2019 ESTEEMED Honoree

Uri Possen in his office 2007

Uri Possen in his office 2007

 

The Honoree – Uri Meir Possen, Cornell Professor, Macroeconomist, Chair Cornell Department of Economics . Born in 1942, Possen graduated from the University of Toronto with a B.A. in mathematics in 1965 and a M.A. in economics in 1967 and earned his Ph.D. at Yale in economics in 1971, supervised by James Tobin, who later became a Nobel Laureate.

Possen joined the Cornell faculty as an assistant professor in 1971. He was promoted to associate professor in 1977 and to full professor in 1987, serving as chair of the Department of Economics 2002-08.

An expert in public finance and monetary economics, Possen worked in the area of Keynesian economics. He frequently collaborated with public sector economist Pierre Pestieau, a former assistant professor at Cornell and now professor emeritus at the Université de Liège, Belgium.

"They did interesting work on the intersection between the broad effects of policies on the macroeconomy and on public sector institutions and mechanisms -- how you get a government policy implemented as well as its broader effects on the economy," said Richard Schuler, professor emeritus of economics, who knew Possen for more than 40 years.

Specifically Possen conducted research on topics of tax evasion, occupational choice, taxation when markets are incomplete, social security, public finance and monetary economics. His work appeared in publications including the Journal of Public Economics, International Economic Review, Quarterly Journal of Economics and Econometrica.

Uri was trained as a macroeconomist, but he quickly sought to draw policy implications from theory, and he continuously searched for mechanisms that might be effective in implementing policy. This led the intellectual connection between macro and public economics - - analysis of the big picture and how to get it done.

Uri was collegial - - in his research, in his guidance of students and as department chair. Most of his publications were coauthored collaborations, many with present or former colleagues on Cornell’s faculty. His body of joint work with Pierre Pestieau and with Steve Slutsky, both public sector economists continued throughout Uri’s lifetime. Their joint work formed the heart of Uri’s effort to introduce the reality of institutions and particular mechanisms to the implementation of macroeconomic policies. Early examples were their work on particular types of fiscal policy, whether they led to the over- or under-supply of public goods and whether or not the structure (multi-level or unitary) of government(s) mattered.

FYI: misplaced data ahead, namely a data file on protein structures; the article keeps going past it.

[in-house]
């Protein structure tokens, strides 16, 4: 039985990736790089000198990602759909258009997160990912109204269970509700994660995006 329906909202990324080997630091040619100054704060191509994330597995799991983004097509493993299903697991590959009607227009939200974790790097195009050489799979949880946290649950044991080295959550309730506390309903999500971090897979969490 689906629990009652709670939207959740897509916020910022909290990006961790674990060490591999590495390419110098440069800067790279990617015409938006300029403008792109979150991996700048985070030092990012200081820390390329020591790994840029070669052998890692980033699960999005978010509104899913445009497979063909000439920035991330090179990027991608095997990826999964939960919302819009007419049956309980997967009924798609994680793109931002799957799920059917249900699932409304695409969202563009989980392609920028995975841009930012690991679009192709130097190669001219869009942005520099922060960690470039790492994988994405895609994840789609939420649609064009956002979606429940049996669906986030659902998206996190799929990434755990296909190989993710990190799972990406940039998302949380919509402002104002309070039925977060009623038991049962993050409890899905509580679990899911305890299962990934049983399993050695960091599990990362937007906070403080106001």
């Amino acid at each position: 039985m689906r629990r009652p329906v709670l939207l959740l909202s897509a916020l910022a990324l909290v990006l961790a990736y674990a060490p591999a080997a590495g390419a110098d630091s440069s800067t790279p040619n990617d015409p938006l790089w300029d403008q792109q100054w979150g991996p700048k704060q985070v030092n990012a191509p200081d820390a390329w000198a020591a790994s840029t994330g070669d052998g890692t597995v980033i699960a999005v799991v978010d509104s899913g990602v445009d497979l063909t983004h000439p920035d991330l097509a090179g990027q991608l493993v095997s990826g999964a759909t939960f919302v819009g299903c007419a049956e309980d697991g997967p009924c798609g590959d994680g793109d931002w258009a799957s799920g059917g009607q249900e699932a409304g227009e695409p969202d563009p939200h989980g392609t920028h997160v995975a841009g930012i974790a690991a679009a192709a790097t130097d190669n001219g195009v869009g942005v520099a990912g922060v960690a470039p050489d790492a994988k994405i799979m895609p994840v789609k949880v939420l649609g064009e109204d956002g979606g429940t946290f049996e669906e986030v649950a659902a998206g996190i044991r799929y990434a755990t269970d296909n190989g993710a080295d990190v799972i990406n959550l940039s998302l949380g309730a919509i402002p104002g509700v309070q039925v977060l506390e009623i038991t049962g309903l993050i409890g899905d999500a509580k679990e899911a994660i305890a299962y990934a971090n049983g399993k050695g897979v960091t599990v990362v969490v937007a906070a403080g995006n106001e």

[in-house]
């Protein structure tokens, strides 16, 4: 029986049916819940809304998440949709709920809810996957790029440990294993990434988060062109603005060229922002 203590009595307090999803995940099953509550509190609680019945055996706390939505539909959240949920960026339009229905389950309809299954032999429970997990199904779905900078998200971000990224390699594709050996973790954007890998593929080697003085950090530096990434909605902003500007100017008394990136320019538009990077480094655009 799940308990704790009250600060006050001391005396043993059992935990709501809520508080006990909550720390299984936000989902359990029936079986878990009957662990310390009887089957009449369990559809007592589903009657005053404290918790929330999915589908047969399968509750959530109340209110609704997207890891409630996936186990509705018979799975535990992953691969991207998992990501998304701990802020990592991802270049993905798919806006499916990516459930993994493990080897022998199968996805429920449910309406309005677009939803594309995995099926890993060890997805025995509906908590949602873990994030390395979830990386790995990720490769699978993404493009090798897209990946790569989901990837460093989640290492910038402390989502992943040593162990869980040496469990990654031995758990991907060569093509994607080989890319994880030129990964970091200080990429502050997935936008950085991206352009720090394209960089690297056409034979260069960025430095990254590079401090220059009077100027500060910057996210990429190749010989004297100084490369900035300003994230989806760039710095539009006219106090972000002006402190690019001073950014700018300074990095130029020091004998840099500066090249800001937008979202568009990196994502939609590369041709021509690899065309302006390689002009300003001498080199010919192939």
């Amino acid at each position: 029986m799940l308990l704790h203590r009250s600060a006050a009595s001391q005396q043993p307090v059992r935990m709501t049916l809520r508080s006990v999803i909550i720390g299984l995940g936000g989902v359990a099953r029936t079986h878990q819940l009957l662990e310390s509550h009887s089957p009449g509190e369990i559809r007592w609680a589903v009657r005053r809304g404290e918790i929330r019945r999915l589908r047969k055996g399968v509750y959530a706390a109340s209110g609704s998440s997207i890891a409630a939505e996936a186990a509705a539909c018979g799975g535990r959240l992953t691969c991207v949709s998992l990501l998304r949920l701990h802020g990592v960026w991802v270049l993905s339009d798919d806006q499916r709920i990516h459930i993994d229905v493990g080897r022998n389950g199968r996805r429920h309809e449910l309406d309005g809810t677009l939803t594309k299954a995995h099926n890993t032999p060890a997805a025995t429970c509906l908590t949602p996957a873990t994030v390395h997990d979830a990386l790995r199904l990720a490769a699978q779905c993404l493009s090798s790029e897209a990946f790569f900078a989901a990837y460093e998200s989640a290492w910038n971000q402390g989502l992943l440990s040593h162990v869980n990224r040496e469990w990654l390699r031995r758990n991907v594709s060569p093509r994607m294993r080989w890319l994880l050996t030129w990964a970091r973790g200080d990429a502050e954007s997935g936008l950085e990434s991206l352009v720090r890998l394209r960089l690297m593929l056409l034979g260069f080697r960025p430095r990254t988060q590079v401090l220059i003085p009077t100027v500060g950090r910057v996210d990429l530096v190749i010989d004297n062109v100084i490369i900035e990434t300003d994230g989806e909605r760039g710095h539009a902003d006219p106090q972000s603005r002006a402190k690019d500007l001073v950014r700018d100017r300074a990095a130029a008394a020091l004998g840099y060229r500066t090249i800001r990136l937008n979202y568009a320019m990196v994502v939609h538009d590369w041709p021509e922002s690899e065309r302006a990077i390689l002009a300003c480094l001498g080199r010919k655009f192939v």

Many of the analyses with Pestieau focused upon the distributional consequences of macro-policies. Later, more purely public sector analyses with both Pestieau (Professor of Economics Emeritus, at the Universite de Liege, in Belgium) and Slutsky (Professor of Economics at the University of Florida) explored the simultaneous interaction between alternative tax policies, tax evasion and government enforcement policies. These analyses highlight Uri’s pursuit of modeling the reality of a society and of tailoring proposed policy to accommodate human anticipation and reaction, including the impact of the random deployment of policies on individual and aggregate response.

He also collaborated with Liam Ebrill at the International Monetary Fund (also a former economics department colleague at Cornell) to explore the added complications that inflation might add to a fiscal policy’s effect on the economy. Later on, Uri became adept at working out numerical simulations of particular models to gain an understanding of the relative size (effectiveness) of alternative prescriptions. Early in his career he had also incorporated the use of real numbers as an educational tool in an undergraduate course on asset markets. There, in the 1970s, long before Wall Street was flying high, he encouraged each student to “invest” in a hypothetical portfolio of securities that they selected, and Uri then had them submit the results monthly for comparison and analysis, a time-consuming activity for a large class. What mattered to Uri is that the students loved it and learned through it.

Uri’s overriding concern was for the well-being of others he came in contact with. His door was always open to students and colleagues, he always strove to understand why things were the way they were and how they could be made better.

Selected Research Articles